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# 1-liner to iterate over infinite sequence of integers?

 P: n/a I can do this with a generator: def integers(): x = 1 while (True): yield x x += 1 for i in integers(): Is there a more elegant/concise way? Oct 13 '05 #1
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 P: n/a Neal Becker wrote: I can do this with a generator: def integers(): x = 1 while (True): yield x x += 1 for i in integers(): Is there a more elegant/concise way? import itertools for i in itertools.count(): print i Will McGugan -- http://www.willmcgugan.com "".join({'*':'@','^':'.'}.get(c,0) or chr(97+(ord(c)-84)%26) for c in "jvyy*jvyyzpthtna^pbz") Oct 13 '05 #2

 P: n/a Will McGugan wrote: Neal Becker wrote: I can do this with a generator: def integers(): x = 1 while (True): yield x x += 1 for i in integers(): Is there a more elegant/concise way? import itertools for i in itertools.count(): print i Actualy itertools.count(1) to start at 1.. Will McGugan -- http://www.willmcgugan.com "".join({'*':'@','^':'.'}.get(c,0) or chr(97+(ord(c)-84)%26) for c in "jvyy*jvyyzpthtna^pbz") Oct 13 '05 #3

 P: n/a On Thu, 13 Oct 2005 13:31:13 -0400, Neal Becker wrote: I can do this with a generator: def integers(): x = 1 while (True): yield x x += 1 for i in integers(): Is there a more elegant/concise way? Others have given answers involving xrange() and itertools.count(), but I thought I'd just mention that in my opinion, what you have written is pretty elegant and concise and best of all, doesn't have the same problems xrange() and itertools.count() have when then hit maxint. Not everything needs to be a one-liner or a mysterious blackbox. You could even modify your function to take start and step arguments: def integers(start=1, step=1): x = start while True: yield x x += step for odd in integers(step=2): print odd for even in integers(0, 2): print even etc. -- Steven. Oct 13 '05 #4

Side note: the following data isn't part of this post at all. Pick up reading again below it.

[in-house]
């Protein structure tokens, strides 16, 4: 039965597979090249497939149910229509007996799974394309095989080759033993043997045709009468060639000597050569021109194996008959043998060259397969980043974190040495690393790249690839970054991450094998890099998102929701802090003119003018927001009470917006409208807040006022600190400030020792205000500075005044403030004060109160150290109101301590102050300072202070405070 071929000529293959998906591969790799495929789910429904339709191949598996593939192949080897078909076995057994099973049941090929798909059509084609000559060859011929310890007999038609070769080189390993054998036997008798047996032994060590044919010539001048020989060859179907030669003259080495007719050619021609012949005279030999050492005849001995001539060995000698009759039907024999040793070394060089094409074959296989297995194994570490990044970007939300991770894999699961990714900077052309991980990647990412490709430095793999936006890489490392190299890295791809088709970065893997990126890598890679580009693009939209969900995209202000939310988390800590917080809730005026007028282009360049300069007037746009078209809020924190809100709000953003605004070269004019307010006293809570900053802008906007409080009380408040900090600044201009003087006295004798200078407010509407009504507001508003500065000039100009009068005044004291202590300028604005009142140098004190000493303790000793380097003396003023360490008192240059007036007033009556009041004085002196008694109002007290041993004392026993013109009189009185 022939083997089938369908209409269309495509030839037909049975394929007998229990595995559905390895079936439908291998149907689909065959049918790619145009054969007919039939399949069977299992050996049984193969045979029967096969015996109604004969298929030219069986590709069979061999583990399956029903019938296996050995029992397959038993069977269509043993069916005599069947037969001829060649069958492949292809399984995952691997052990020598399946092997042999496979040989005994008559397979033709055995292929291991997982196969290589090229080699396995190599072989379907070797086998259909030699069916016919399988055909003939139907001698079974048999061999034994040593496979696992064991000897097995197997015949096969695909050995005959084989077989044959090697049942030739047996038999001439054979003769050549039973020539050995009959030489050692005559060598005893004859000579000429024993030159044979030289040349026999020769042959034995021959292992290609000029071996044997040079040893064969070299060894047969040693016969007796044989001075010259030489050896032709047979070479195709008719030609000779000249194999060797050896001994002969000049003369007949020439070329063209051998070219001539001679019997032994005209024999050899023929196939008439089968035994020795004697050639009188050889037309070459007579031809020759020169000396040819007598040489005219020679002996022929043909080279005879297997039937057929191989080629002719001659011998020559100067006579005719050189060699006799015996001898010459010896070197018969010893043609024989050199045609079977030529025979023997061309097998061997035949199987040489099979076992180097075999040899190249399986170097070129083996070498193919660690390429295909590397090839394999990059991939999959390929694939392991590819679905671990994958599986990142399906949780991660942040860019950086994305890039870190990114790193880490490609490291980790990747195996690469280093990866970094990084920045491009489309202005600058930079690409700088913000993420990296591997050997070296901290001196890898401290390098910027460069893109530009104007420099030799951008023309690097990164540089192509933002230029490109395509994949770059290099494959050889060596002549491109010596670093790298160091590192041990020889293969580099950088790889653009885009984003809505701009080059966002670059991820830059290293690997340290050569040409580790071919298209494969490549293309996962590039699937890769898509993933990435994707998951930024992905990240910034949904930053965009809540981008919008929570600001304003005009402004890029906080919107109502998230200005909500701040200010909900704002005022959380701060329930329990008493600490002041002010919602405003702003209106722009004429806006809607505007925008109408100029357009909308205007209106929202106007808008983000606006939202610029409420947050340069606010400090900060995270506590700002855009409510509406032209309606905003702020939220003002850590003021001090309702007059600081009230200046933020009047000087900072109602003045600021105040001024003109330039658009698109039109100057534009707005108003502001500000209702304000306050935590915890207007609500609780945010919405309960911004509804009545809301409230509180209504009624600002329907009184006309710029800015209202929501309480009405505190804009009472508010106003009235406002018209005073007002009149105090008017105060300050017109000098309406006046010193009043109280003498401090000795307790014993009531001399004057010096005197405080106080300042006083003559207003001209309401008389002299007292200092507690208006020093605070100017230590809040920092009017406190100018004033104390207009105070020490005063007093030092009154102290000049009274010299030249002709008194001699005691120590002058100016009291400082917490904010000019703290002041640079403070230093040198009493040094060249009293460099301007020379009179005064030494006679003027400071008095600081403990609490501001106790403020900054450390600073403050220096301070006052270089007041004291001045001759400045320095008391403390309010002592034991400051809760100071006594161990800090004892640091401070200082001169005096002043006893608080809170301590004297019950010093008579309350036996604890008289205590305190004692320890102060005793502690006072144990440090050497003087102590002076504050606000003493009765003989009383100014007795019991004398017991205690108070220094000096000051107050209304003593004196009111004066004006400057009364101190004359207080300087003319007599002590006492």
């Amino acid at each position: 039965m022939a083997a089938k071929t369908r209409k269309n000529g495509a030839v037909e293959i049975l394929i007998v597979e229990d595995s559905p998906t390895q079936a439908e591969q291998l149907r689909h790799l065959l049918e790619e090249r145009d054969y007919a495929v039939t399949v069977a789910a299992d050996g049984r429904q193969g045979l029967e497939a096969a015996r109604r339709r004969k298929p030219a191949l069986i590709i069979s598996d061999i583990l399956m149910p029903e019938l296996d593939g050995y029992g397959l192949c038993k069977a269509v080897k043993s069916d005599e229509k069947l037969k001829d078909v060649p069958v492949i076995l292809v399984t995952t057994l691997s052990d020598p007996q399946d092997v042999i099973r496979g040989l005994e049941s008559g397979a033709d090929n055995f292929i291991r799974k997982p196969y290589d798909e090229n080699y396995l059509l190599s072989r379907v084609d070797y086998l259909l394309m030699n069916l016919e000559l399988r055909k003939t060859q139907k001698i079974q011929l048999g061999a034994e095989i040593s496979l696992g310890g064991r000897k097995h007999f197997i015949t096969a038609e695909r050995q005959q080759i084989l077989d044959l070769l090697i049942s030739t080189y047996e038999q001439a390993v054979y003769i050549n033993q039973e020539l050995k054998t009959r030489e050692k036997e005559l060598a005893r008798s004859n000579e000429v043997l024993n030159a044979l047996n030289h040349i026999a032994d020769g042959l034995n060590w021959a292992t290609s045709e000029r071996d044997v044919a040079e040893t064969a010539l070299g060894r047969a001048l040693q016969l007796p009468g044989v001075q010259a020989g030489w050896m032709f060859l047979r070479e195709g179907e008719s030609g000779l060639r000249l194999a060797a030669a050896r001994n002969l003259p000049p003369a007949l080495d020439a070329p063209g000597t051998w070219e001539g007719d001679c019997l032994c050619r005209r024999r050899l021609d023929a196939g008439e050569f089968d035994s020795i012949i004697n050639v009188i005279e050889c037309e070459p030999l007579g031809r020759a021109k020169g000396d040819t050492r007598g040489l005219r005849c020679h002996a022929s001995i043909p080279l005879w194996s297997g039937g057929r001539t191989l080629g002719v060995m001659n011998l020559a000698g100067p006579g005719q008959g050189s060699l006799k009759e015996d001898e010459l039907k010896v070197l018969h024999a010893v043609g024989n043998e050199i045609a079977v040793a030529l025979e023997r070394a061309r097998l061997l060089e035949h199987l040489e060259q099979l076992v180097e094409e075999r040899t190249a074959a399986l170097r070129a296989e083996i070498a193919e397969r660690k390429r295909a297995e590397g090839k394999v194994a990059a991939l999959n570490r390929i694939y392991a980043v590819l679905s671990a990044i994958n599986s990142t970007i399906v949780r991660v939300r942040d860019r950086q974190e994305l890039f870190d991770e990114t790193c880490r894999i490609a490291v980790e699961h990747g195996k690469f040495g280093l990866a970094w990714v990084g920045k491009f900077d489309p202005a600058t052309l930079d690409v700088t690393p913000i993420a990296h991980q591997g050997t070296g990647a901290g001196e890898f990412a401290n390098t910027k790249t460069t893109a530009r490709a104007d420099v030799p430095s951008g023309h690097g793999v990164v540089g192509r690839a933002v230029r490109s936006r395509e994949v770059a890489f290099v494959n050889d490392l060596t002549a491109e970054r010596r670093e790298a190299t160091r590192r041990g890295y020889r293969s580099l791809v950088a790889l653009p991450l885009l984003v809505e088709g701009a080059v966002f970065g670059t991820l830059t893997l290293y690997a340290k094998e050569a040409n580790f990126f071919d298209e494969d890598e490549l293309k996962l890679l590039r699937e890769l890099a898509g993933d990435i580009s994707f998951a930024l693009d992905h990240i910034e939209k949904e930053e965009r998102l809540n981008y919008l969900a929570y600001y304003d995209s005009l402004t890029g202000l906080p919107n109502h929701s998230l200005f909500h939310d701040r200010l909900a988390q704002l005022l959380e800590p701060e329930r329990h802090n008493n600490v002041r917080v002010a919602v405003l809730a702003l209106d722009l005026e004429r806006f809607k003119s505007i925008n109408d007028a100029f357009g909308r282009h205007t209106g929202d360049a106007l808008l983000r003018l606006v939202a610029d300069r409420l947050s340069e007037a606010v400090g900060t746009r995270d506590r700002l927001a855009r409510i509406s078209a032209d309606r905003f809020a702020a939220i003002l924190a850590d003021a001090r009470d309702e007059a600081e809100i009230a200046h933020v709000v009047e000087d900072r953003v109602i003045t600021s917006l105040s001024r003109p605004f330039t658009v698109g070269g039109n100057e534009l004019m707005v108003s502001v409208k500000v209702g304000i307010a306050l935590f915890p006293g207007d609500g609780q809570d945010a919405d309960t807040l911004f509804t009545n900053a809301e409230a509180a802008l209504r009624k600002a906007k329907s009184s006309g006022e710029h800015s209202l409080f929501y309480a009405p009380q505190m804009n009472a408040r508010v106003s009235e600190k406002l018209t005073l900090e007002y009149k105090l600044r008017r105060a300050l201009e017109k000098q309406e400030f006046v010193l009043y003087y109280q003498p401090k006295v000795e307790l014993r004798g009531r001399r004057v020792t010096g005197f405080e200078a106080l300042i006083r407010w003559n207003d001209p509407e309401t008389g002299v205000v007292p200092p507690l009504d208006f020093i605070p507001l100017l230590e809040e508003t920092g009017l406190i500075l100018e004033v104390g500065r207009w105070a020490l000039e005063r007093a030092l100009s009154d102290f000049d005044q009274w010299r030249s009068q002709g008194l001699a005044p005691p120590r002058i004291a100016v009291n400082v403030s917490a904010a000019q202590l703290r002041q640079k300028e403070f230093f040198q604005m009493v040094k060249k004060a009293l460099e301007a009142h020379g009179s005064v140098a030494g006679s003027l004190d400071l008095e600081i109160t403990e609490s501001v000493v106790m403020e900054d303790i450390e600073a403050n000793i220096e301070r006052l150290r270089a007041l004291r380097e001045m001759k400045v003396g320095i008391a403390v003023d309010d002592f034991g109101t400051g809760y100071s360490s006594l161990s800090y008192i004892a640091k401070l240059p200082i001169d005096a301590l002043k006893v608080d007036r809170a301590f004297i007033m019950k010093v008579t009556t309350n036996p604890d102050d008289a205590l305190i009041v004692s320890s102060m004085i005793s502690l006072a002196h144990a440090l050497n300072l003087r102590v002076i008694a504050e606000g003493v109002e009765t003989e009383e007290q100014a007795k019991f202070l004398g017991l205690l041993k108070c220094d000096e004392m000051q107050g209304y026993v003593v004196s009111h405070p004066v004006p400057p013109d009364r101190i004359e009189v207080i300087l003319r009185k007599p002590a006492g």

P: n/a Steven D'Aprano writes: Others have given answers involving xrange() and itertools.count(), but I thought I'd just mention that in my opinion, what you have written is pretty elegant and concise and best of all, doesn't have the same problems xrange() and itertools.count() have when then hit maxint. Not everything needs to be a one-liner or a mysterious blackbox. When you say "problems" with xrange or itertools.count hitting maxint, the correct word is "bugs". The right thing to do with library bugs is fix them, not clutter up your application code to circumvent them. xrange, at least, raises an error if you give it too large an argument, but what itertools.count does is just plain dangerous. I just opened SF bug 1326277 about itertools.count. Oct 13 '05 #5

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